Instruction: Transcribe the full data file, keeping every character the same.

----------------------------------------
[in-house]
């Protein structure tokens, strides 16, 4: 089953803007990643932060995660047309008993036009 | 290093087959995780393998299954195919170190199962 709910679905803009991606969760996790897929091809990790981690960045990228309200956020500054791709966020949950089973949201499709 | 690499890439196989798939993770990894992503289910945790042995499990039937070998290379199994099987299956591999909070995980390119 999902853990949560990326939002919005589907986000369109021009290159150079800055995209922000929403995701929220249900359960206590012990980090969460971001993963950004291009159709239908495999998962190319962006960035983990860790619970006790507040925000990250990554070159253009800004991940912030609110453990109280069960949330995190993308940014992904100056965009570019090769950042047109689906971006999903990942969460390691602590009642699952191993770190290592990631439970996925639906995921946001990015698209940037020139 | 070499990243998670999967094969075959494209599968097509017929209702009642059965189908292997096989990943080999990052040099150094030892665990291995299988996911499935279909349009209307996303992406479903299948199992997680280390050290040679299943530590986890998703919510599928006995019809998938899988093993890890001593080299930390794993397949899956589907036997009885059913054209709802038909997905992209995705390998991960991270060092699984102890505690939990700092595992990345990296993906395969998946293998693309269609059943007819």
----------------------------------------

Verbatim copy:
[in-house]
């Protein structure tokens, strides 16, 4: 089953803007990643932060995660047309008993036009 | 290093087959995780393998299954195919170190199962 709910679905803009991606969760996790897929091809990790981690960045990228309200956020500054791709966020949950089973949201499709 | 690499890439196989798939993770990894992503289910945790042995499990039937070998290379199994099987299956591999909070995980390119 999902853990949560990326939002919005589907986000369109021009290159150079800055995209922000929403995701929220249900359960206590012990980090969460971001993963950004291009159709239908495999998962190319962006960035983990860790619970006790507040925000990250990554070159253009800004991940912030609110453990109280069960949330995190993308940014992904100056965009570019090769950042047109689906971006999903990942969460390691602590009642699952191993770190290592990631439970996925639906995921946001990015698209940037020139 | 070499990243998670999967094969075959494209599968097509017929209702009642059965189908292997096989990943080999990052040099150094030892665990291995299988996911499935279909349009209307996303992406479903299948199992997680280390050290040679299943530590986890998703919510599928006995019809998938899988093993890890001593080299930390794993397949899956589907036997009885059913054209709802038909997905992209995705390998991960991270060092699984102890505690939990700092595992990345990296993906395969998946293998693309269609059943007819």